In recent years, the cost pressure faced by manufacturers in pipe extrusion has been rising continuously. Material costs amount to about 80 per cent of total production cost and energy prices are rising. Increasingly shorter delivery times and smaller production batches are also a challenge. In addition, it can be expected that the trend towards thicker walls will also continue.
The economic efficiency of a pipe extrusion line is determined essentially by five factors:
- Output / line speed
- Energy consumption per kg of output
- Wall thickness tolerance
- Flexibility in (dimension) change processes
- Material usage.
New developments have to address these topics.
The quality of the pipe and the length of the necessary cooling section are strongly dependent on melt temperature.
A low melt temperature can only be reached with a sufficiently high specific throughput, i.e. kg output per screw revolution, as well as a screw concept that ensures the complete plastification of the material and prevents unnecessary increases in temperature.
battenfeld-cincinnati’s new solEX NG series offer reductions in melt temperature by up to 10°C thanks to a completely redesigned feed zone with a new screw and barrel concept and grooved bushing. As the load on the system is reduced, energy consumption is decreased by up to 15 per cent and outputs for each machine size increase by up to 25 per cent compared to the original solEX series.
The new plasticising concept offers a lot more possibilities than the conventional technologies, so that further improvements can be foreseen.
Beside the extruder, the tooling is the second core component of every pipe extrusion line. The pipe head is the determining factor when it comes to wall thickness tolerances and has further gained in importance in recent years due to the increase in the production of multi-layer pipes. This trend will continue over the next years.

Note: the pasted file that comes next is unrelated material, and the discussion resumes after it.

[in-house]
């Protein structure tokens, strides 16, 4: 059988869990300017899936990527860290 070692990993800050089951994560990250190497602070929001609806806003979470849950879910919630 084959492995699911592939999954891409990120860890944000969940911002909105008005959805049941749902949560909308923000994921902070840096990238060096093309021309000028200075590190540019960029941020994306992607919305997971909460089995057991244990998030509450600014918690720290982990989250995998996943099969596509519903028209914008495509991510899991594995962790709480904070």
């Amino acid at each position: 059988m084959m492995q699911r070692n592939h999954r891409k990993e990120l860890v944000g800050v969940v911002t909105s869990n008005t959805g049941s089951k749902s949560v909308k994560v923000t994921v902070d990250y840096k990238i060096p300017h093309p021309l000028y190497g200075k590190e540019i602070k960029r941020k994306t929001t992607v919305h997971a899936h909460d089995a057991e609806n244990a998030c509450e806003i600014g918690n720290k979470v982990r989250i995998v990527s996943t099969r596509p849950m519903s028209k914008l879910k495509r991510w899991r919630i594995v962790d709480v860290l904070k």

Continuous dimension change systems will gain more and more importance as production batches are becoming smaller and smaller. This also means that colour changes increase continuously.
A significant reduction in purging times can only be achieved if the steel surface touching the melt is kept as small as possible. According to this, the design of the pipe head has to follow the principle. Outer layers should be applied just before the melt exits the pipe head.
The die set can also be optimised, if the gap has a conical shape and the position of the die can be adjusted against the position of the mandrel. By the help of such a system, the die set is suitable for a number of diameters and pressure classes and changing it is no longer necessary.
Several systems for dimension change during production have been developed. battenfeld-cincinnati’s FDC (fast dimension change) system enables fully automatic pipe dimension and wall thickness changes during running production across a range of diameters from 75 to 630 mm, which is unique in the market.
The FDC calibration sleeve operates with stainless-steel sheets that are moveable into each other. Thus, they enable flexible dimension changes across the diameter range and ensure there are no markings on the pipe surface.
Downstream equipment with FDC functions is available to offer complete, synchronised lines where dimension changes can be started at the push of a button.
Beside the above mentioned topics, new combinations of different materials, especially the use of fibres or other reinforcements, might gain in importance. The goal is on the one hand to reach higher pressure classes in order to replace steel pipes. On the other hand, it will be possible to use thinner pipes for today’s applications and therefore to reduce the material consumption dramatically. The first products are already available and it can be expected that processing technologies will be developed in the field.
Dr Henning Stieglitz, CTO, battenfeld-cincinnati